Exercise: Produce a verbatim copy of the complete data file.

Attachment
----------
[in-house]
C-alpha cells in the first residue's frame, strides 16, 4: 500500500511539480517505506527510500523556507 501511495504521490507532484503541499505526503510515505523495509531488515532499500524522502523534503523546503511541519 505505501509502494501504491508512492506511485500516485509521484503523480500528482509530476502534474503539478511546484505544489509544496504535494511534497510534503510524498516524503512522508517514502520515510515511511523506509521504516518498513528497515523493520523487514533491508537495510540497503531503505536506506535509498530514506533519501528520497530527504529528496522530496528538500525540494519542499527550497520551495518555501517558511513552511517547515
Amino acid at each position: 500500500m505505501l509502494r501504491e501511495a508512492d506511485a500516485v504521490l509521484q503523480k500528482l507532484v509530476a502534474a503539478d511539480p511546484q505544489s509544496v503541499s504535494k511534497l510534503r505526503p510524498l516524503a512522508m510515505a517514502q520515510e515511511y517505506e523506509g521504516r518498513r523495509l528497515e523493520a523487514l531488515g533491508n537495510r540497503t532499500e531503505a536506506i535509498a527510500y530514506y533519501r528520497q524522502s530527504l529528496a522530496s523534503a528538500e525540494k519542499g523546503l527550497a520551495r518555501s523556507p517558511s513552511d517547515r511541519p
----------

[in-house]
C-alpha cells in the first residue's frame, strides 16, 4: 500500500511539480517505506527510500523556507 501511495504521490507532484503541499505526503510515505523495509531488515532499500524522502523534503523546503511541519 505505501509502494501504491508512492506511485500516485509521484503523480500528482509530476502534474503539478511546484505544489509544496504535494511534497510534503510524498516524503512522508517514502520515510515511511523506509521504516518498513528497515523493520523487514533491508537495510540497503531503505536506506535509498530514506533519501528520497530527504529528496522530496528538500525540494519542499527550497520551495518555501517558511513552511517547515
Amino acid at each position: 500500500m505505501l509502494r501504491e501511495a508512492d506511485a500516485v504521490l509521484q503523480k500528482l507532484v509530476a502534474a503539478d511539480p511546484q505544489s509544496v503541499s504535494k511534497l510534503r505526503p510524498l516524503a512522508m510515505a517514502q520515510e515511511y517505506e523506509g521504516r518498513r523495509l528497515e523493520a523487514l531488515g533491508n537495510r540497503t532499500e531503505a536506506i535509498a527510500y530514506y533519501r528520497q524522502s530527504l529528496a522530496s523534503a528538500e525540494k519542499g523546503l527550497a520551495r518555501s523556507p517558511s513552511d517547515r511541519p